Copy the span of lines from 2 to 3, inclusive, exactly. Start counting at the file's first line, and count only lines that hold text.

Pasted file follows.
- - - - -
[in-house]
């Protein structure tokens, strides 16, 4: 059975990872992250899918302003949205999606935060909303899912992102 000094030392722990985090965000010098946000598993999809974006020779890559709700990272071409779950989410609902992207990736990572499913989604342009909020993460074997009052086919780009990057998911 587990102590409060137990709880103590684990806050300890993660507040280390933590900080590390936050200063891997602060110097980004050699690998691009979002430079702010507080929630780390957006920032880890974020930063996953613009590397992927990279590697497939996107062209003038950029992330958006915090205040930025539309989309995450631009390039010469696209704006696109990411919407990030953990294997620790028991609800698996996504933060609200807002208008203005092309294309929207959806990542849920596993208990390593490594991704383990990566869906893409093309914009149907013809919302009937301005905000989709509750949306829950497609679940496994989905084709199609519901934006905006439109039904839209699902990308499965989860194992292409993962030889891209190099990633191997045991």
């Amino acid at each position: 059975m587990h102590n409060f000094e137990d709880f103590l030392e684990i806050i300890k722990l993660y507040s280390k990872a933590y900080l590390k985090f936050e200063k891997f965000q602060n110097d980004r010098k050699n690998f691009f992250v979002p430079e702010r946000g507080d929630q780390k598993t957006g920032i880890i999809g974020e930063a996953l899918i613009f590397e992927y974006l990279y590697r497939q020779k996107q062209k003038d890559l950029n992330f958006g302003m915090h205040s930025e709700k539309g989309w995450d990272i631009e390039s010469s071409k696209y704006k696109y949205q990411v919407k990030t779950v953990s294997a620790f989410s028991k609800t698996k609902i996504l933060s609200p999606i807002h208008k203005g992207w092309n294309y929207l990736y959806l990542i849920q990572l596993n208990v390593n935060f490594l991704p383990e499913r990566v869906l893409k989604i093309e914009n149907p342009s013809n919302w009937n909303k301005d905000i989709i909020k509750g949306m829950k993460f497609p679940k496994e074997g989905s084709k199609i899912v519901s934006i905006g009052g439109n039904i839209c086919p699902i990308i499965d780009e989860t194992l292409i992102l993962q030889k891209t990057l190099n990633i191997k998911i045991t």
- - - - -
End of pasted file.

């Protein structure tokens, strides 16, 4: 059975990872992250899918302003949205999606935060909303899912992102 000094030392722990985090965000010098946000598993999809974006020779890559709700990272071409779950989410609902992207990736990572499913989604342009909020993460074997009052086919780009990057998911 587990102590409060137990709880103590684990806050300890993660507040280390933590900080590390936050200063891997602060110097980004050699690998691009979002430079702010507080929630780390957006920032880890974020930063996953613009590397992927990279590697497939996107062209003038950029992330958006915090205040930025539309989309995450631009390039010469696209704006696109990411919407990030953990294997620790028991609800698996996504933060609200807002208008203005092309294309929207959806990542849920596993208990390593490594991704383990990566869906893409093309914009149907013809919302009937301005905000989709509750949306829950497609679940496994989905084709199609519901934006905006439109039904839209699902990308499965989860194992292409993962030889891209190099990633191997045991």
């Amino acid at each position: 059975m587990h102590n409060f000094e137990d709880f103590l030392e684990i806050i300890k722990l993660y507040s280390k990872a933590y900080l590390k985090f936050e200063k891997f965000q602060n110097d980004r010098k050699n690998f691009f992250v979002p430079e702010r946000g507080d929630q780390k598993t957006g920032i880890i999809g974020e930063a996953l899918i613009f590397e992927y974006l990279y590697r497939q020779k996107q062209k003038d890559l950029n992330f958006g302003m915090h205040s930025e709700k539309g989309w995450d990272i631009e390039s010469s071409k696209y704006k696109y949205q990411v919407k990030t779950v953990s294997a620790f989410s028991k609800t698996k609902i996504l933060s609200p999606i807002h208008k203005g992207w092309n294309y929207l990736y959806l990542i849920q990572l596993n208990v390593n935060f490594l991704p383990e499913r990566v869906l893409k989604i093309e914009n149907p342009s013809n919302w009937n909303k301005d905000i989709i909020k509750g949306m829950k993460f497609p679940k496994e074997g989905s084709k199609i899912v519901s934006i905006g009052g439109n039904i839209c086919p699902i990308i499965d780009e989860t194992l292409i992102l993962q030889k891209t990057l190099n990633i191997k998911i045991t």